4. “This is How I Feel” – Derri Daugherty (Clouds Echo in Blue / Galaxy 21 / 2012)
  5. “Cure for This” – Golden Smog (Another Fine Day / Lost Highway / 2006)
  6. “Origins” – Tennis (Young and Old / Fat Possum / 2012)
http://dl.dropbox.com/u/1415312/103radiofreeraytown.mp3″

Radio Free Raytown – Episode #103 (5/11/12)

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Episode 102: Milestones

I can still remember the day I coerced Tim into buying his first Miles Davis album. We were visiting Earwaxx Records, and I showed him to a couple crates in the back filled with 60’s and 70’s jazz records. Most were marginal efforts by washed-up cats trying to make a go at the easy listening market, but I had found a few gems. One such gem was Bitches Brew, Miles’ head-first dive into fusion and tape edits and manipulation. The double album was only $12, and I knew my friend needed it.


Several records sit next to Tim’s turntable. It gives a peek into what he’s recently played or, like the radio stations of yore, his heavy rotation. While the stack always changes, one constant remains: Bitches Brew. He told me he has to listen to it once a week. (He listens to it so much, in fact, that he bought another copy!)

It probably didn’t take you 101 episodes to realize I’m excited to help others discover an artist. I’m especially happy when it’s a jazz artist. See, anxiety seems to mount when the discussion turns from post-punk (or whatever I’m blathering about at the time) to jazz. It’s almost as if jazz is a menu at an Ethiopian restaurant: no one knows what he’s ordering, and no one knows what to do with it once it arrives.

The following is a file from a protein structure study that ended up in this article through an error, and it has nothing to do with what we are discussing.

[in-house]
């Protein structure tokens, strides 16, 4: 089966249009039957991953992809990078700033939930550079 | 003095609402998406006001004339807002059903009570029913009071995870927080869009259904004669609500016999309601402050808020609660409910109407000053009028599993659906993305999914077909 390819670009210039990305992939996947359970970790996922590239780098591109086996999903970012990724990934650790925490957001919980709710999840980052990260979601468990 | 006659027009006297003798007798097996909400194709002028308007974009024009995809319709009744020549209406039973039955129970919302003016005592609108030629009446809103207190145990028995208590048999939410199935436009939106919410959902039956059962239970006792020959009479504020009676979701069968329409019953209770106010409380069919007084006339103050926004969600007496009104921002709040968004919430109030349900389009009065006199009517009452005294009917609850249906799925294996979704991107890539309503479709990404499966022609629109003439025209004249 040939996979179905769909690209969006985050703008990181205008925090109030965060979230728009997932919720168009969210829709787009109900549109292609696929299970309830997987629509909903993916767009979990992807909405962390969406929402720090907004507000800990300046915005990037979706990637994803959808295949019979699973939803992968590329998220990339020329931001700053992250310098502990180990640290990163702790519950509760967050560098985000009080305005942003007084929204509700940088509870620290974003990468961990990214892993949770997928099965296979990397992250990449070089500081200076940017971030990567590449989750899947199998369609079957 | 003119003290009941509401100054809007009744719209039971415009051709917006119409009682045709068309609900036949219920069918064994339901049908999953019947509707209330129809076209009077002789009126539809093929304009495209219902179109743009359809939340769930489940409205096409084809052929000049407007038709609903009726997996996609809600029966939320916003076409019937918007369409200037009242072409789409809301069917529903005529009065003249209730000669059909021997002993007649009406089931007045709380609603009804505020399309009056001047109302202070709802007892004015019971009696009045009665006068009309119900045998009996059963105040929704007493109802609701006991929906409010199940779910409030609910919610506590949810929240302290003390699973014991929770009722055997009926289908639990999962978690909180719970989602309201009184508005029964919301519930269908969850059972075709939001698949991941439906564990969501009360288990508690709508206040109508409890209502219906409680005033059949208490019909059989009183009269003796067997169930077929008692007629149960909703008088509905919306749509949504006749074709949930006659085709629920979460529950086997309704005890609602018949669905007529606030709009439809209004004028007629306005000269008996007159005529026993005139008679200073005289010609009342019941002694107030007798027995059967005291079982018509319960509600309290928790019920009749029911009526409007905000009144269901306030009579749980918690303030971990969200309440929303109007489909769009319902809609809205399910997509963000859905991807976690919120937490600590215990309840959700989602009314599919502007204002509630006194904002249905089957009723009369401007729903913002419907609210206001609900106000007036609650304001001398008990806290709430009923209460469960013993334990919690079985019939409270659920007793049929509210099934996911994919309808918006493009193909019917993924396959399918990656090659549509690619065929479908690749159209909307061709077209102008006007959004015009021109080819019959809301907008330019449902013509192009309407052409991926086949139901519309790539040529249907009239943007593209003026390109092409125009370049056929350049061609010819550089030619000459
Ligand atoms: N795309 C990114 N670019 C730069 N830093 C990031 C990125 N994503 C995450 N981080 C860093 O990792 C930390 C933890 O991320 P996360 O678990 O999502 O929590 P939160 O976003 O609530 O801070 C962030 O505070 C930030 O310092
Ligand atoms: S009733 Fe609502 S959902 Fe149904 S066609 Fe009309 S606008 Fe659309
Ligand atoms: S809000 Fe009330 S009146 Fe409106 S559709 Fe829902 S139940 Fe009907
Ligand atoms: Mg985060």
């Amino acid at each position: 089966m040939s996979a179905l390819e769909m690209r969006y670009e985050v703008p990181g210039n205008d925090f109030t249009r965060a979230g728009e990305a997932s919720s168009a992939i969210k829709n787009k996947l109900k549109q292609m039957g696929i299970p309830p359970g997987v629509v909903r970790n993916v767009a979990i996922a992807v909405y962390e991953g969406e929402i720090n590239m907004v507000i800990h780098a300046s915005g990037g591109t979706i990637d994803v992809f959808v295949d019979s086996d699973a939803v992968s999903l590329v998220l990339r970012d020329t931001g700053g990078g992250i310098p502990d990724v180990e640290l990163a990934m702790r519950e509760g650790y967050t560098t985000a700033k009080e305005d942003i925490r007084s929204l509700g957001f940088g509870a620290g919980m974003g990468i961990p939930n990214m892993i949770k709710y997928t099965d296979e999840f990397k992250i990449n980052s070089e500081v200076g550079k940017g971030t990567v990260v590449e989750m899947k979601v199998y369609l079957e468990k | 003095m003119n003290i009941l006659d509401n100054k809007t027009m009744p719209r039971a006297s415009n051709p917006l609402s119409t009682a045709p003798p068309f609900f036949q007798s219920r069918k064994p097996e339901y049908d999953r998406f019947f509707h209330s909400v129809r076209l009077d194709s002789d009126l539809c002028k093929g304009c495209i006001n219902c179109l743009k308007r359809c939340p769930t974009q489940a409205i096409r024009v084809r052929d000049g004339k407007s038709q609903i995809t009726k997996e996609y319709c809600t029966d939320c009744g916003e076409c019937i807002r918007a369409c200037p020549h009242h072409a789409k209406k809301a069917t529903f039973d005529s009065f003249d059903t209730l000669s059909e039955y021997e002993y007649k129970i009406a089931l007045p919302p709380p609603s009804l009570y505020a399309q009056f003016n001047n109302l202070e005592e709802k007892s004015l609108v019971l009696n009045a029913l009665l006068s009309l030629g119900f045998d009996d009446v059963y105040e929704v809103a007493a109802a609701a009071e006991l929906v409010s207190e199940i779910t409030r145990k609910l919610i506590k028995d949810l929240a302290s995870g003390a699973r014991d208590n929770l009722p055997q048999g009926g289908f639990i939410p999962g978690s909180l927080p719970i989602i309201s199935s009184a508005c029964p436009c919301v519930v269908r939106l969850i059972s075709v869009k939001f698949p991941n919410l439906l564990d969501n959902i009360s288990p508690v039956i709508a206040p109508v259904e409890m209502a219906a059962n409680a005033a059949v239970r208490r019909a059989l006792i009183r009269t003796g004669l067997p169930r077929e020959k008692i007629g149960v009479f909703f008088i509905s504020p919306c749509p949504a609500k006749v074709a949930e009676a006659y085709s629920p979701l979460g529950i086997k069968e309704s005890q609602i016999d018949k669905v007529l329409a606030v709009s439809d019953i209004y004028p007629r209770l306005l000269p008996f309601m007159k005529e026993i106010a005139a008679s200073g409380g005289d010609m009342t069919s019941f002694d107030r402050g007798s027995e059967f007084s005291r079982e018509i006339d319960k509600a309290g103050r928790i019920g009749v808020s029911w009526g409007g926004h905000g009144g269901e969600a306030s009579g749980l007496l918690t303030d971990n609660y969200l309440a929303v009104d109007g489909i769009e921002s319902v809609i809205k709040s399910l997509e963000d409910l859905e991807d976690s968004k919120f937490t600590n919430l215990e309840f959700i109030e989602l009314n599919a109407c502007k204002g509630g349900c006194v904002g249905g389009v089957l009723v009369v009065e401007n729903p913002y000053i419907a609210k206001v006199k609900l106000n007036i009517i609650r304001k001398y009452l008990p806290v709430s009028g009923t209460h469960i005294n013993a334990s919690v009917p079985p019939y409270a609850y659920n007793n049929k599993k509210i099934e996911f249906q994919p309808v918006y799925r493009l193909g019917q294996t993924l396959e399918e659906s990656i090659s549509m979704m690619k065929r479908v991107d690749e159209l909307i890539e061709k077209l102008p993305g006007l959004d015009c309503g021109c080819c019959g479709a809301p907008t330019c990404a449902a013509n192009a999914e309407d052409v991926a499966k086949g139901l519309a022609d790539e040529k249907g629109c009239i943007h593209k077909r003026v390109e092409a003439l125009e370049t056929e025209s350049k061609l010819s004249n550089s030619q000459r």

I certainly get people’s trepidation; jazz can be heady. In the 20 years after World War II, virtually all big bands went the way of the dinosaur. Small combos took their place, allowing artist-composers freedom to write more complex tunes. Eventually, jazz became polarized. Either the artists played free or they boasted in their ability to improve in a certain mode and in a time signature in opposition to the rhythm section. Either extreme scares off most of my friends.

But it doesn’t have to be this way, and I think Miles Davis’ work proves this. He could be, at once, complex and accessible. The problem with his vast catalog is knowing where to start. Hopefully I can give you a few starting points this week. Enjoy.

  1. “Circle” – Miles Davis Quintet (Miles Smiles | Columbia | 1967)
  2. “Milestones” – Miles Davis (Milestones | Columbia | 1958)
  3. “Miles Runs the Voodoo Down” – Miles Davis (Bitches Brew | Columbia | 1970)
  4. “Prelude (Part One)” – Miles Davis (Agharta | Columbia | 1975)

http://dl.dropbox.com/u/1415312/102radiofreeraytown.mp3″

Radio Free Raytown – Episode #102 (4/27/12)

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Episode 101: Who needs tomorrow?

Cover image from Blue Trapeze's first album, Who Were You Then?

I love jangly college rock from the 1980’s. These bands usually invoke classic 1960’s psychedelia of The Byrds or The Velvet Underground, but with the immediacy of punk. These bands were also crucial to creative music’s development, as they helped carve out the college rock niche (which would later be called alternative or indie). While not necessarily a themed show, I play several songs in this episode that belong in the canon of eighties college rock.